The pseudo-left in British politics likes to bang on about “austerity”. “Tory austerity”. Is it true? Is there such a thing as “Tory austerity”?
Firstly: public Spending in real terms in 2018/19 is close to what it was in 2010/11, about £740 billion. There was some pulling back since the 2010 election which ended Labour’s reign, but (and this is the key point) the pulling back was necessitated by a fall in government receipts from taxation as GDP fell. See: https://www.economicshelp.org/blog/5326/economics/government-spending/ . This shows how nominal GDP was falling around 2008-2010. After this blip public spending is now back on track.
Secondly: public spending as a share of GDP rose under the last Labour administration between 1997-2010. It has been falling since 2014. It is currently close to the level it was when New Labour came to power in 1997. See: https://www.economicshelp.org/blog/5326/economics/government-spending/ So; there has been no overall ‘war on public spending’ which is what the Labour party would like you to believe. Though, it is fair to say that the level as a percentage of GDP has fallen from the highs under New Labour.
Note the fall in nominal GDP in 2008-9. It was precisely the continued rise in public spending (to buy votes among their client groups) while government income (from taxation) was falling that led to the debt crisis around the time of the 2010 election. (The figures on this website show a fall in revenue after 2008. The figures are: 2007: £534 billion; 2008: £563 billion, 2009: £547 billion; 2010 £541 billion; 2011: £580 billion. The author sources his figures to the Treasury and OBR though I have not been able to check them. No mention is made if the figures are nominal or adjusted. I am guessing nominal.).
So. Based on the above. There has been a retrenchment in public spending since 2010 but this has been necessitated by the reality of falling government receipts. Currently, overall public spending is not lower than it was in 2010 – when Labour was last in power. Public spending as a share of GDP is not lower than it was in 2010 – though we do see a downward trend.
However. We can note that during this period (2010-2018) there has been a substantial increase in the population from 62.7 million in 2010 to 66 million (projected) in 2018.  Some of this increase in population (approximately 50%) is down to inward migration. Very approximately net migration to the UK has been 300,000 for each the last 8 years. That is 2.4 million new people.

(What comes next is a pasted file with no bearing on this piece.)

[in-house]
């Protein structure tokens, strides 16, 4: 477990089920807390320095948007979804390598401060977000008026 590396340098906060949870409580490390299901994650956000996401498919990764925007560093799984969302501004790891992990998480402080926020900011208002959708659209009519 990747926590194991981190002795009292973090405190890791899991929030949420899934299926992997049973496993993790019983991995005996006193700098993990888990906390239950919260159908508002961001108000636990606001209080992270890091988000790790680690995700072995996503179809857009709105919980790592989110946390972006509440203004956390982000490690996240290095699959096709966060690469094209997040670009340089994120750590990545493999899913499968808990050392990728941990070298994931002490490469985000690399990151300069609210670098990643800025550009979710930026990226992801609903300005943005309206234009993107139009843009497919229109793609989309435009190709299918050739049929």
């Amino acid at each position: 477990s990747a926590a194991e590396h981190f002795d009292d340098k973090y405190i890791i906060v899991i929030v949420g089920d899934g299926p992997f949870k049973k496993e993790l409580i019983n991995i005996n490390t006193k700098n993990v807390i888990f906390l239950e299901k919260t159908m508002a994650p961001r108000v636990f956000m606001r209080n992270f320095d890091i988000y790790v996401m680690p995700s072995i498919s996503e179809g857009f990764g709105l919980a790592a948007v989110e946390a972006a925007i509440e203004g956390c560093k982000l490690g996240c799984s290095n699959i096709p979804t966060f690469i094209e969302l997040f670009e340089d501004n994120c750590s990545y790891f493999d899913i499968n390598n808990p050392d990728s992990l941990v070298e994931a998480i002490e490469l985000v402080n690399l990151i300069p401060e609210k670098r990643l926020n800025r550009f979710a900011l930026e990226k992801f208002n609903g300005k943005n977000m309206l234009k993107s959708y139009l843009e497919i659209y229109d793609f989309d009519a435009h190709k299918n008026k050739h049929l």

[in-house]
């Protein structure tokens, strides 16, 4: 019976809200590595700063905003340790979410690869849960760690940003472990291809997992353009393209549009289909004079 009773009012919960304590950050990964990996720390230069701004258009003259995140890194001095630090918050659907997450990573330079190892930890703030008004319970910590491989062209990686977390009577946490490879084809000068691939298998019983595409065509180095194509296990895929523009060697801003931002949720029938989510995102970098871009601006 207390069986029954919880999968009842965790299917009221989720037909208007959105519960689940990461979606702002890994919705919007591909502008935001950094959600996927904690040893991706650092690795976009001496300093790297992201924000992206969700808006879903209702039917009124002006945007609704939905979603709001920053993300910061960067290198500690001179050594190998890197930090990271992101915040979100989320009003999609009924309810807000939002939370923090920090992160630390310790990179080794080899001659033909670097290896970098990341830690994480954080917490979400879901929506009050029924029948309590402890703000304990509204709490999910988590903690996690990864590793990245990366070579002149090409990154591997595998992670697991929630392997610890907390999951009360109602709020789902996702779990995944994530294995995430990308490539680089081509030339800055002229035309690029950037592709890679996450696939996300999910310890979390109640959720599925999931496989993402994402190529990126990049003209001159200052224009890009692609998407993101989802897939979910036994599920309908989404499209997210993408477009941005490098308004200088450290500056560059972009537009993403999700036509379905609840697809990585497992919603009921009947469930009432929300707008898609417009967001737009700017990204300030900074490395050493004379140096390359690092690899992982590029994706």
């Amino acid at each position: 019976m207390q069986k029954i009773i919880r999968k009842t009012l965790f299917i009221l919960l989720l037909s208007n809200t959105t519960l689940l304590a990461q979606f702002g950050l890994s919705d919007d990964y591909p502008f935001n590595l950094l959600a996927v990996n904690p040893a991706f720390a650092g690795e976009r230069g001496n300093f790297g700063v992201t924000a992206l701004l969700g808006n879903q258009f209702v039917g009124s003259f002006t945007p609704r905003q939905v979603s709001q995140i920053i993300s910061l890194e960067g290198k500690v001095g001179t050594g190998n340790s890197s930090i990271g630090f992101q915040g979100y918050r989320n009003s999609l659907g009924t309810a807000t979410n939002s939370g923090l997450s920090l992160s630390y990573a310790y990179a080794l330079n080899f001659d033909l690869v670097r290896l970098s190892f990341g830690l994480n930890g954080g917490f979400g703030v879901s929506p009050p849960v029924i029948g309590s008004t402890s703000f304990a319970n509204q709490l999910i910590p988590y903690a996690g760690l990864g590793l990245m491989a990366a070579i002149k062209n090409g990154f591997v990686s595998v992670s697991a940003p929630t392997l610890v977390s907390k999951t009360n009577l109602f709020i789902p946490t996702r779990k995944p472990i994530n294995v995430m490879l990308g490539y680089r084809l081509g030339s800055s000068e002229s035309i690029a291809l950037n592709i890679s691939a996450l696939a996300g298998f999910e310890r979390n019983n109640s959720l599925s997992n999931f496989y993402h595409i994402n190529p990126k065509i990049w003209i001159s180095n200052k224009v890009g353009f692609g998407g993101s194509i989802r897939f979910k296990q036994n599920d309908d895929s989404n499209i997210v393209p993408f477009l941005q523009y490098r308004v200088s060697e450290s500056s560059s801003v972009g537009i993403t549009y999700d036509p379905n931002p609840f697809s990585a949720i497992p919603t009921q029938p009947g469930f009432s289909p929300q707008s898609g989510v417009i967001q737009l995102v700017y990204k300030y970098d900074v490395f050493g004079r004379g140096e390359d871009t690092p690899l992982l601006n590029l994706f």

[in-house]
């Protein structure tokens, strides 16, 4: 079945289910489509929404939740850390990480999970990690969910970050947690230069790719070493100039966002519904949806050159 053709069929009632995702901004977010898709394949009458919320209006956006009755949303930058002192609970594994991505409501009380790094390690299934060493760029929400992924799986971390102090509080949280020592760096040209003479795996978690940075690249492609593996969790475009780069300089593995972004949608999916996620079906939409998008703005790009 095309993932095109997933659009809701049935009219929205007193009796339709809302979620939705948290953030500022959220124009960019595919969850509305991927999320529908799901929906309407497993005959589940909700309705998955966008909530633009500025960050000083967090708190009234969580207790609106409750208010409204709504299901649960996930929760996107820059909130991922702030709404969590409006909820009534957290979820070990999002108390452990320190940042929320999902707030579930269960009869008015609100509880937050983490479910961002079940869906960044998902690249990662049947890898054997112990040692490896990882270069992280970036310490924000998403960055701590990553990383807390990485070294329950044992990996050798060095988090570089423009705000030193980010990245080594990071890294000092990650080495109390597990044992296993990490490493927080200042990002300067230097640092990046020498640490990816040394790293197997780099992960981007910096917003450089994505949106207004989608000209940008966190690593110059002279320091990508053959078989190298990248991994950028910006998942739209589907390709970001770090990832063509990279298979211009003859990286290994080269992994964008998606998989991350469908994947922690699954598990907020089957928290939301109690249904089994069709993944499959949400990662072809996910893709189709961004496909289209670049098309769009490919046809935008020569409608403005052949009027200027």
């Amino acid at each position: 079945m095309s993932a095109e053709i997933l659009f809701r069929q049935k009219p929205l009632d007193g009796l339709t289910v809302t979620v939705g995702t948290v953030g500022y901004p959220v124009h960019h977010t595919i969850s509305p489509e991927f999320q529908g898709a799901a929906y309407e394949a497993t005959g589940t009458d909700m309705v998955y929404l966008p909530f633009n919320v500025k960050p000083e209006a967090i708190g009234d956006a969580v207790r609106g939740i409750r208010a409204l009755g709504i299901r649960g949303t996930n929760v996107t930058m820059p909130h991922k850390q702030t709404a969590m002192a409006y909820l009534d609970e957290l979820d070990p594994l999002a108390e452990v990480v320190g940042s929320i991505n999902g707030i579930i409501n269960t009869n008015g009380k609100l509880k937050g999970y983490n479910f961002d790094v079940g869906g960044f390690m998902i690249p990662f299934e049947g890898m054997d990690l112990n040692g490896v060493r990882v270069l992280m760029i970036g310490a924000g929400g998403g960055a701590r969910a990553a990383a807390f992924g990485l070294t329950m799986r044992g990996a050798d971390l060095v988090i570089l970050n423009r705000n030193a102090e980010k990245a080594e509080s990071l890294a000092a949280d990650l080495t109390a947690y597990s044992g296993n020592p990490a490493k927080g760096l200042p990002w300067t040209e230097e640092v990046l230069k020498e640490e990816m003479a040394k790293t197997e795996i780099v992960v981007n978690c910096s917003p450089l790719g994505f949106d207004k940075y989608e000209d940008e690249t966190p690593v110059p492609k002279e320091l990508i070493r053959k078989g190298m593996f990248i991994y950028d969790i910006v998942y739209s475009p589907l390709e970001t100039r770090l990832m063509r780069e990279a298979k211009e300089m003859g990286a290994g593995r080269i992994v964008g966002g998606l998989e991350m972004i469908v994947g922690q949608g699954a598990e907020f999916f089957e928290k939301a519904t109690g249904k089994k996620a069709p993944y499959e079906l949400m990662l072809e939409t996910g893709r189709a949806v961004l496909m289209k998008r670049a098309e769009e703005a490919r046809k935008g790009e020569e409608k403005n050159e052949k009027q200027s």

So. The overall picture is some retrenchment in public expenditure in the period 2010-2018 necessitated by the economic crisis and a fall in receipts.
The reduction in spending has coincided with a rise in the population partly as a result of immigration. In the context of a given amount of public spending and more people to spend it on there will be less per person. Against this however we can consider the probability that immigration has increased overall GDP and thus made more government spending possible. In reality it seems unlikely that immigration is the drain on public resources that opponents like to claim it is. Immigrants draw down public spending but they also contribute to the public finances via their overall contribution to GDP and through taxation. The overall impact on living standards seems to be neutral, according to this House of Lord’s report.  But note that the report concedes that there will be local and industry specific negative effects.
At the time of the 2010 election the Tories promised to reduce the deficit to zero by about 2018. Labour argued for a more moderate pulling back saying they would keep up some borrowing. The argument was that using debt to finance social spending was legitimate. In reality the Tories have adopted precisely Labour’s policy; they have given up their target to balance the books by around 2018 and have now put this target off to some point in the future.  This fact is hardly reported in the media. Why not? Because the reality that policies are interchangeable between the two main parties (in fact all 3) destroys the illusion of ‘democracy’. The papers feed this illusion, partly because they are, financially, part of the same edifice which benefits from keeping the population controlled with an illusion of democracy and partly, more prosaically, because they make their money by maintaining a kind of soap opera which is based around very short-term events in Westminster.
The main points are that public spending has continued to grow in real terms since the Second World War. There was a significant reduction in the period 2010-2018 (“austerity”) but this was necessitated by a fall in government revenue. Government spending as a percentage of GDP is currently around 39%, about what it was when New Labour came to power in 1997. Currently the annual deficit is still around £42 billion (roughly comparable to levels in 2002-2008). There has been some “austerity” – cutbacks – in the context of an overall long-term upward trend in public spending (both in real terms and as a percentage of GDP). The reduction in 2010-2018 is not “Tory austerity” in particular. The Tories’ actual spending levels are what New Labour said they would do. If Labour had won the 2010 election we would now be enduring “Labour austerity” (or, more likely, much more debt than they promised).
The coincidence of a temporary retrenchment in public spending and relatively high levels of inward net migration has provided a basis for pro-Brexit and anti-immigration rhetoric but, in reality, immigration is neither here nor there in overall terms in terms of negatively affecting average living standards. People who voted for Brexit on the basis of austerity and the supposed economic effects of immigration were basing a long-term decision (the UK’s membership of the EU) on a short-term effect (a temporary period of ‘austerity’) and a mistaken idea that immigrants were to blame for their economic woes.